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Thursday, May 14, 2015

Ugly Child

Working in Coffeeshops Dept.: There’s a spectacularly ugly child sitting at a table not far from me. So hideous is his aspect that I’m trying not to look his way, yet I can’t keep my gaze from straying there, much as I’d covertly study a grisly crime scene.

His parents aren’t to blame, I’m sure. All they did was commingle some DNA; the rest was a crapshoot. Although they do sport a proto-Brooklyn appearance: she with long hair framing her thin, ardent face, a face that says “I’d give even more to my local NPR station if my co-op membership and yoga lessons didn’t cost so much”; he in shorts and flip-flops and a legible tee shirt, and with all of the hair on his face and head shaved to stubble. This they have yet to pass on to their offspring, who wears the traditional toddler gear of jeans and juice-stained tee.

We’re programmed to anthropomorphize any facelike arrangement of items, thus giving us a man in the moon and Jesus on toast, a process that begins with babyhood, when the infant seeks a pattern that should resolve itself into a mother’s face. I’m sure this is a survival tactic in more ways than one. It gets the kid fed, we hope, but it’s also an endearing maneuver. Because, let’s face it, a baby fresh out of the chute looks so horrifically disfigured that the sane, survival-of-the-fittest reaction would be to immediately kill it.

Trying to maintain realistic expectations, when my own (and only) child was about to be born, I fashioned a birth announcement that featured a drawing of a baby in a bassinet, but with the face of Eisenhower, which I knew would approximate whatever appeared.

In fact, Ike looked far better. The plates of the newborn’s skull have not yet shifted into place; the face and body are puffy and distended, there’s a ghastly looking rope attached, and the thing whimpers and weeps. Yet we’re able to look at this beast and murmur, “How beautiful.”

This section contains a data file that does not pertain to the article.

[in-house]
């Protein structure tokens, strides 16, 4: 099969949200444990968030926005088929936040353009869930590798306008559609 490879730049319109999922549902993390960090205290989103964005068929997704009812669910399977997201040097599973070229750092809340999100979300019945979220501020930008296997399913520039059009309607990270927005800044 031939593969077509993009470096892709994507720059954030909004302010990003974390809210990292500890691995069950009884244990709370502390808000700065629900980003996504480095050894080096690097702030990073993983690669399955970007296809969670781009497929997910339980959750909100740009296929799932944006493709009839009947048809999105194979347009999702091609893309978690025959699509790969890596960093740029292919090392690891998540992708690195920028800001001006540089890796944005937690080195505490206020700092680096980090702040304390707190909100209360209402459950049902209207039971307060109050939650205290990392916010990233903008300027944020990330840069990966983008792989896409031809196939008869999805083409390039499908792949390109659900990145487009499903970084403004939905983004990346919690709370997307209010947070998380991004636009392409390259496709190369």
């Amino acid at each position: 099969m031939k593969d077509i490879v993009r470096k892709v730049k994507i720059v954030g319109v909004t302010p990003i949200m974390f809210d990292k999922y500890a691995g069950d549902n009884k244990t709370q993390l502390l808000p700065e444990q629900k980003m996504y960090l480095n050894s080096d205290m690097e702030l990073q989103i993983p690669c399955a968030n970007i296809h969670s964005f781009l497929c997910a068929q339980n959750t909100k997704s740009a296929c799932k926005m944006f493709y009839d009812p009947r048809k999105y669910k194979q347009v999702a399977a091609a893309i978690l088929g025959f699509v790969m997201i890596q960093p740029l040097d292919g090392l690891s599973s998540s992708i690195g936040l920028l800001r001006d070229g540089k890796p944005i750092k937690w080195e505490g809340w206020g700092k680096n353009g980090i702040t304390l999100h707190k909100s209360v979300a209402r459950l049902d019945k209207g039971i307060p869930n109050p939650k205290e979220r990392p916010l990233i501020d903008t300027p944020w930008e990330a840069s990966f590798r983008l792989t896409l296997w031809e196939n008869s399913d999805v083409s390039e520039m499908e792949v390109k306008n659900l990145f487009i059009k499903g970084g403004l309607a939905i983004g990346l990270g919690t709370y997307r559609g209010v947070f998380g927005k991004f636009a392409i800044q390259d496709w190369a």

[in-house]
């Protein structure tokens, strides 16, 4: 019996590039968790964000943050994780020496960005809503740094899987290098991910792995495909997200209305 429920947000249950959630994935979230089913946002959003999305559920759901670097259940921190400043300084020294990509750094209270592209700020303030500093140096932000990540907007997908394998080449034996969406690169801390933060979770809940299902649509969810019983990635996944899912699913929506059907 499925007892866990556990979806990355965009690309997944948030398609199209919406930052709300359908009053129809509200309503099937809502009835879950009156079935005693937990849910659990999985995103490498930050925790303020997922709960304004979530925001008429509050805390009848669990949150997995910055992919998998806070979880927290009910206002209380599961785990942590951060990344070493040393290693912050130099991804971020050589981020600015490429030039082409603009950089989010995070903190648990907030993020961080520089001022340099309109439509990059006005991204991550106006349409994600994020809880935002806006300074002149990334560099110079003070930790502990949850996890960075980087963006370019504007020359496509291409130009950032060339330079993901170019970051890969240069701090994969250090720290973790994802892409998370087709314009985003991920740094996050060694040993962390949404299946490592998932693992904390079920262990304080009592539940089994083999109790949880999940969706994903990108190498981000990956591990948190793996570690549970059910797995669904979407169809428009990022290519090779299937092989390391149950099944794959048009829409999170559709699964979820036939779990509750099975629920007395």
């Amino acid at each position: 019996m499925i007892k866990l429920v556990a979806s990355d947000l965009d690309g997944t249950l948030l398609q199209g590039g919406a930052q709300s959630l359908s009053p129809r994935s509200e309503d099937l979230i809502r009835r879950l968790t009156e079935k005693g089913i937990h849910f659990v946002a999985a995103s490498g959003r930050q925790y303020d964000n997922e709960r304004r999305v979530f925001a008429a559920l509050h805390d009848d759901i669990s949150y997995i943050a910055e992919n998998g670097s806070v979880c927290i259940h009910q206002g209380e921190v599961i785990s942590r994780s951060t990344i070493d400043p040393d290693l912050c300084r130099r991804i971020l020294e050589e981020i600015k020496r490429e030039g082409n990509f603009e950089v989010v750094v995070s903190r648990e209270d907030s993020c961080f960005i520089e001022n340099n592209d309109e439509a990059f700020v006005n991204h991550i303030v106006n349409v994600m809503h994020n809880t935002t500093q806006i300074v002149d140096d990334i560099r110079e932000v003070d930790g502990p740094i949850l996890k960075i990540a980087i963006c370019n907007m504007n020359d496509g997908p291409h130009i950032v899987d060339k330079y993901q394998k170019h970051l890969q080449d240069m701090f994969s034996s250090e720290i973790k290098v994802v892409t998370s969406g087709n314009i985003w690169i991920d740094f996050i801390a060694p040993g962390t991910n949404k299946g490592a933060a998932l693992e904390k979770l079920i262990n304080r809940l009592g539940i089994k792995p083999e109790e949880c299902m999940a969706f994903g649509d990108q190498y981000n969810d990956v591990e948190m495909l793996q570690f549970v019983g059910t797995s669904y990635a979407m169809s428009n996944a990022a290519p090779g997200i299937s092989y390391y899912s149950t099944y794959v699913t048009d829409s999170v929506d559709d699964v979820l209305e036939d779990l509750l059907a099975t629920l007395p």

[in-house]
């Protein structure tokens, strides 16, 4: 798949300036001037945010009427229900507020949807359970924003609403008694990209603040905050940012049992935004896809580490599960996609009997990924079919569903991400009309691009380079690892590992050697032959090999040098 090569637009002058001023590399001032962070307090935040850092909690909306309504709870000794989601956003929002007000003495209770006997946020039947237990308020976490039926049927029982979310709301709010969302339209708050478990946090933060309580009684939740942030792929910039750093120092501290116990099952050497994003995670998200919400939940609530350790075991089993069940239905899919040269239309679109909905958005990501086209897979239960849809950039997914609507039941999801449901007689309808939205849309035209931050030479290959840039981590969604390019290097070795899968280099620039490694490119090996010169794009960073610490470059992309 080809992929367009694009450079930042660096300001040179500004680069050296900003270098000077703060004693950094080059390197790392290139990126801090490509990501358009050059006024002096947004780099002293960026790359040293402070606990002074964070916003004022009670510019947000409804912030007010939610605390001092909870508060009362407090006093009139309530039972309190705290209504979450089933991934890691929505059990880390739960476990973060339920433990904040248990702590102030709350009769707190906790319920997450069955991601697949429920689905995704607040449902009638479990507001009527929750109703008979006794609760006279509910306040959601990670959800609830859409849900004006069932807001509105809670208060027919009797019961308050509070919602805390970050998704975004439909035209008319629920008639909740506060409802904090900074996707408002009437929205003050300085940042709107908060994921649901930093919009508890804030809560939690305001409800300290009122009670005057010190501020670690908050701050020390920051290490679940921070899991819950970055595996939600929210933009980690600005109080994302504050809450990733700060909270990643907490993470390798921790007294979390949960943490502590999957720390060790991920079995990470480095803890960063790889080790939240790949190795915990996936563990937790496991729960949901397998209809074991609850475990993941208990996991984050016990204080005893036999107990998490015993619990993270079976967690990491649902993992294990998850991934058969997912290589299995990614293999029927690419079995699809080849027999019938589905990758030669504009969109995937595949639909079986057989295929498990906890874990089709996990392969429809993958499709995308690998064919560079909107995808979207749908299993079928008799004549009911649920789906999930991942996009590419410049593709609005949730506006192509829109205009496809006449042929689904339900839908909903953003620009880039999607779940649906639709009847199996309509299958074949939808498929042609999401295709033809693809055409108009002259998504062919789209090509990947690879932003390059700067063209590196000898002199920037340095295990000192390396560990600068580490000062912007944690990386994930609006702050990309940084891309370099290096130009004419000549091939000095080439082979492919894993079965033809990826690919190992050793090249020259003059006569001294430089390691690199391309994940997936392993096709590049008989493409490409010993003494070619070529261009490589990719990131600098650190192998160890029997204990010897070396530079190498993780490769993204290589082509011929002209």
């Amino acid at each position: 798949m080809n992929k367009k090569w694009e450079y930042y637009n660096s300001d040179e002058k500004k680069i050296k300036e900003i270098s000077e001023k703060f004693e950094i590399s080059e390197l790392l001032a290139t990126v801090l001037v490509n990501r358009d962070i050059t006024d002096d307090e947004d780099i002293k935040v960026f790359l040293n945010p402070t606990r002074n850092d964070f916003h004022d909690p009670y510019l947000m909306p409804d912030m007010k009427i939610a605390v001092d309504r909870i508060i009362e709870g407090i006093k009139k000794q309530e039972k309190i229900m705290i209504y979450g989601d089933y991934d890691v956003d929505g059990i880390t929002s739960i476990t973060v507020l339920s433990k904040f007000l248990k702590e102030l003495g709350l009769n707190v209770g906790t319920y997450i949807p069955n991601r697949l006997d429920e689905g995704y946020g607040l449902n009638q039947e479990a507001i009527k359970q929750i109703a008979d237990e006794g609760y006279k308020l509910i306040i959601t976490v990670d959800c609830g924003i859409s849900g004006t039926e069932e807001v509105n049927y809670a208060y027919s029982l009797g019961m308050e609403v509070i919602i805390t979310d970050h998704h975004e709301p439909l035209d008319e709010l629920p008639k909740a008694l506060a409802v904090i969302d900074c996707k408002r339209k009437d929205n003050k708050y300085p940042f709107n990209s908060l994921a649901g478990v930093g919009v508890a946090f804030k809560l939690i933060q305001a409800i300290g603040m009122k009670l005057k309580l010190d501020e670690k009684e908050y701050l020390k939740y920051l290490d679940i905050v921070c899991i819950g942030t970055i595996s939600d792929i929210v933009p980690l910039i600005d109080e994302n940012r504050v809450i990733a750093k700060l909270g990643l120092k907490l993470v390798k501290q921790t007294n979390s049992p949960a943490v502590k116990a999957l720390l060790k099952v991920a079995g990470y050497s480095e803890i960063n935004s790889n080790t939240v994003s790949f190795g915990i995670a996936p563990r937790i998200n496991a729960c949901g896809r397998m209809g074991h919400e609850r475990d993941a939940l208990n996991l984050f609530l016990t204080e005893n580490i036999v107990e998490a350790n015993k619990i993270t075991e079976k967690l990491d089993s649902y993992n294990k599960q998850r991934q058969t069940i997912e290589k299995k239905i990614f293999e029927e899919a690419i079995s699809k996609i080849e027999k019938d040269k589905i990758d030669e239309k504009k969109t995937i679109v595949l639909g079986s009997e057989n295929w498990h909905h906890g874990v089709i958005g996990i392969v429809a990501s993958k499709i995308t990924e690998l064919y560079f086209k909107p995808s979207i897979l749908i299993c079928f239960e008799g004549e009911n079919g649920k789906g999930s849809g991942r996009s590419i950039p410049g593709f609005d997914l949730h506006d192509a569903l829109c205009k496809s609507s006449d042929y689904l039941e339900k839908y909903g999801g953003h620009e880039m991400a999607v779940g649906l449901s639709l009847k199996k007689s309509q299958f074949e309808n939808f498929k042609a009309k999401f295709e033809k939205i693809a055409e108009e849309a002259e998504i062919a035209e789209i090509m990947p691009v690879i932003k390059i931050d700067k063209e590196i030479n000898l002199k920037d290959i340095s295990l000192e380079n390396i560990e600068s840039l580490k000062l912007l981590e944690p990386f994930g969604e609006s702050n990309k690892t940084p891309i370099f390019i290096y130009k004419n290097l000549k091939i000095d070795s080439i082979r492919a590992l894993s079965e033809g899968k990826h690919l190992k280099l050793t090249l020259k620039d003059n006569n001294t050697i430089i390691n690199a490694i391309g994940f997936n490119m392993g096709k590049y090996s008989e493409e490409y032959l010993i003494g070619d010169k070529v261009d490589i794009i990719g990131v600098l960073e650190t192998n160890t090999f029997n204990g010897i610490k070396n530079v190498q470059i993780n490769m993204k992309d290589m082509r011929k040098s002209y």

Forget controlled substances. Whatever drug it is that’s released into the system upon seeing one’s child that provokes such an outrageous reaction is what I’d like to dose myself with daily. It’s a place of hallucinatory wonder.

So the kid’s appearance is bound only to get better, and it does. Plus, we get distracted. A toddler’s attention-seeking exuberance provokes its own level of loathsomeness, so our hatred for its behavior distracts us from its face.

Unfortunately for the child sitting nearby, its behavior is exemplary. I marvel instead at the odd irregularity of its features, wondering if there’s a physiological component – some manner of genetic defect, perhaps – the awareness of which would sear me with guilt. Yet I can’t see anything overtly wrong. I’m pretty sure the kid will grow into his face, the way kids with outsized noses tend to grow into them (think Updike or Streisand).

I remember there being a family that was billeted in an inn room at a restaurant where I cooked, which meant that they showed up for breakfast for a couple of mornings. And they had an especially homely child in tow. No fault of his own, I’m sure, but the resemblance to Alfred E. Neuman was startling, and much of the restaurant’s staff made the same connection independently of one another.   
Despite his unfortunate appearance, he was an active, curious, articulate kid, so we let young Alfred scamper around the kitchen while his parents breakfasted, and we put him to work while lunch prep continued. He had a great time, and his parents were thrilled with the attention he got, none of it condescending.

“But that sure was an ugly kid,” one of the waiters remarked after the family had left. “I couldn’t stop looking at him.”

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